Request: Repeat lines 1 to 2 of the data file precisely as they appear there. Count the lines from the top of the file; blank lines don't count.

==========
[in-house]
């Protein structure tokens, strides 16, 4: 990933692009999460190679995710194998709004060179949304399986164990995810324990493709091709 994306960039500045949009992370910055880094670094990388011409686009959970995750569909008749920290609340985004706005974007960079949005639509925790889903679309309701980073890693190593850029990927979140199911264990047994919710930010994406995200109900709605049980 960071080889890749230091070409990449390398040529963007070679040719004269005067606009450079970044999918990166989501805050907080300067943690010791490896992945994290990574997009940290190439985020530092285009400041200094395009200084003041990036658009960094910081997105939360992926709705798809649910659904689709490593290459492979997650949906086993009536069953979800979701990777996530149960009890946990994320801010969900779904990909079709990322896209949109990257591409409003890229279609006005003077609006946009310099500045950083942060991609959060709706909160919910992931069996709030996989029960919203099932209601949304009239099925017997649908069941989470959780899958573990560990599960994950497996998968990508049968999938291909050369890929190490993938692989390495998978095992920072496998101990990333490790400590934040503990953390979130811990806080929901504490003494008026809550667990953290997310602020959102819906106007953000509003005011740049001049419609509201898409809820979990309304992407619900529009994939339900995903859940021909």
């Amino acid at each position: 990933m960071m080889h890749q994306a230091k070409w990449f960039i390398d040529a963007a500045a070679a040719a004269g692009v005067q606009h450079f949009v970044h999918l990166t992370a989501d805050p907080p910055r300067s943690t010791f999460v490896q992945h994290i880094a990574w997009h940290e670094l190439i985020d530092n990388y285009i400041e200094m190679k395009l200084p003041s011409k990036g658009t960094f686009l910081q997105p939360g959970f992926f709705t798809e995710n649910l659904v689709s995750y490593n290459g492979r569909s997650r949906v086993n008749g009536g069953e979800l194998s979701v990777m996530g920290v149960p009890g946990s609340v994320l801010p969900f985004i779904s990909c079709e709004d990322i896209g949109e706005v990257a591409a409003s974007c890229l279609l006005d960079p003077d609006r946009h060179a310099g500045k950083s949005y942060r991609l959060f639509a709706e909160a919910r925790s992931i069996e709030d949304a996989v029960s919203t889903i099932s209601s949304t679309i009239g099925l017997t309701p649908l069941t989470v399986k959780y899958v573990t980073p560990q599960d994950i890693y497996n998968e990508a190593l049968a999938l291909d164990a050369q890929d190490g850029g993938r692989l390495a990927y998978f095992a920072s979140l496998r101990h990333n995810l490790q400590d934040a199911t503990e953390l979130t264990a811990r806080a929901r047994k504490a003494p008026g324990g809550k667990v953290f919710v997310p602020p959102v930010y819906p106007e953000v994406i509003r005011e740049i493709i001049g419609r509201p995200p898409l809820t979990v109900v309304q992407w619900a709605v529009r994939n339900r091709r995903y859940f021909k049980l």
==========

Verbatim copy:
[in-house]
């Protein structure tokens, strides 16, 4: 990933692009999460190679995710194998709004060179949304399986164990995810324990493709091709 994306960039500045949009992370910055880094670094990388011409686009959970995750569909008749920290609340985004706005974007960079949005639509925790889903679309309701980073890693190593850029990927979140199911264990047994919710930010994406995200109900709605049980 960071080889890749230091070409990449390398040529963007070679040719004269005067606009450079970044999918990166989501805050907080300067943690010791490896992945994290990574997009940290190439985020530092285009400041200094395009200084003041990036658009960094910081997105939360992926709705798809649910659904689709490593290459492979997650949906086993009536069953979800979701990777996530149960009890946990994320801010969900779904990909079709990322896209949109990257591409409003890229279609006005003077609006946009310099500045950083942060991609959060709706909160919910992931069996709030996989029960919203099932209601949304009239099925017997649908069941989470959780899958573990560990599960994950497996998968990508049968999938291909050369890929190490993938692989390495998978095992920072496998101990990333490790400590934040503990953390979130811990806080929901504490003494008026809550667990953290997310602020959102819906106007953000509003005011740049001049419609509201898409809820979990309304992407619900529009994939339900995903859940021909």